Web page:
Cardiac output and distribution of blood flow using 15-μm radioactively labelled microspheres were determined in 25 Wistar rats. In seven awake control animals, first and second injections of microspheres did not change cardiac output (137±8 ml/min) or result in alteration in apparent blood flow to the various organs studied. Halothane anesthesia (n=6) (1.3 per cent inspired) resulted in a decrease in cardiac output, with increases in the percentages of cardiac output going to the brain, kidney, liver and large intestine. Enflurane anesthesia (n=6) (2.2 per cent inspired) did not decrease cardiac output. The percentages of cardiac output going to the liver, lung, spleen, and large intestine increased. Both halothane and enflurane caused decreases in the percentages of cardiac output going to the heart and skeletal muscle. Ketamine anesthesia (n=6) (125 mg/kg, im) differed from the other two agents in that few changes occurred from the awake state except in brain, lung and muscle. Microspheres that were trapped after the first injection were released from muscle and skin ketamine anesthesia, resulting in an apparent decrease in the distribution of cardiac output to muscle in the controls and an apparent increase in 'flow' to the lung. The microsphere method gives reliable information about cardiac output and distribution of flow in rats anesthetized with halothane or enflurane. Further studies are necessary to determine whether microsphere studies are valid indicators of organ flow during ketamine anesthesia in the rat.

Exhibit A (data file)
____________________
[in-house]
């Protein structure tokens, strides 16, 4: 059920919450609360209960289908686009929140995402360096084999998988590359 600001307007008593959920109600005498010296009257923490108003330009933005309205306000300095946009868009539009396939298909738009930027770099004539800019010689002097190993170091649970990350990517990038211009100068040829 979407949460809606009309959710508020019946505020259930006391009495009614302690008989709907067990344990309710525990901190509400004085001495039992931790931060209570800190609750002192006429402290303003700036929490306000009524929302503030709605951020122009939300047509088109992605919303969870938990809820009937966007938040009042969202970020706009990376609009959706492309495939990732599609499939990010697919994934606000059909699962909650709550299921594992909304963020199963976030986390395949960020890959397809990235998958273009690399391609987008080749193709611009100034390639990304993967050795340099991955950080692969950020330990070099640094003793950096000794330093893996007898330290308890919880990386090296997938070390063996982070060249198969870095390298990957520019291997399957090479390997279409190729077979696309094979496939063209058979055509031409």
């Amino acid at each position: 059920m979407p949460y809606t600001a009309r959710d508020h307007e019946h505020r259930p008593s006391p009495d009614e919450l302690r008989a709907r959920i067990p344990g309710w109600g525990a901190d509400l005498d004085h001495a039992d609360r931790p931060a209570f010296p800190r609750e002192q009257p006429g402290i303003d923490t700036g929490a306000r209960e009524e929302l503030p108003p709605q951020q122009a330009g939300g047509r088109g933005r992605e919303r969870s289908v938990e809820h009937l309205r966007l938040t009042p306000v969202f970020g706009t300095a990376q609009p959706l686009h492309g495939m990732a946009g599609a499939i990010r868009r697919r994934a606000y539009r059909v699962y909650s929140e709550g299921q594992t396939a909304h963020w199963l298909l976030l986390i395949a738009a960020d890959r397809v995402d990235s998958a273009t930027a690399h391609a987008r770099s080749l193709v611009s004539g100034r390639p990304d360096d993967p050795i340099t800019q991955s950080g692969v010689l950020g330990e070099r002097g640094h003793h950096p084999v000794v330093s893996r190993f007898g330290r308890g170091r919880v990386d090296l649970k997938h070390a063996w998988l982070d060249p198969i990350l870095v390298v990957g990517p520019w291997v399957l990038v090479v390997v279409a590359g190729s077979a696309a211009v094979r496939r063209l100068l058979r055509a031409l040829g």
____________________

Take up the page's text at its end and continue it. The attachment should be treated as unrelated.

ASJC Scopus subject areas
- Anesthesiology and Pain Medicine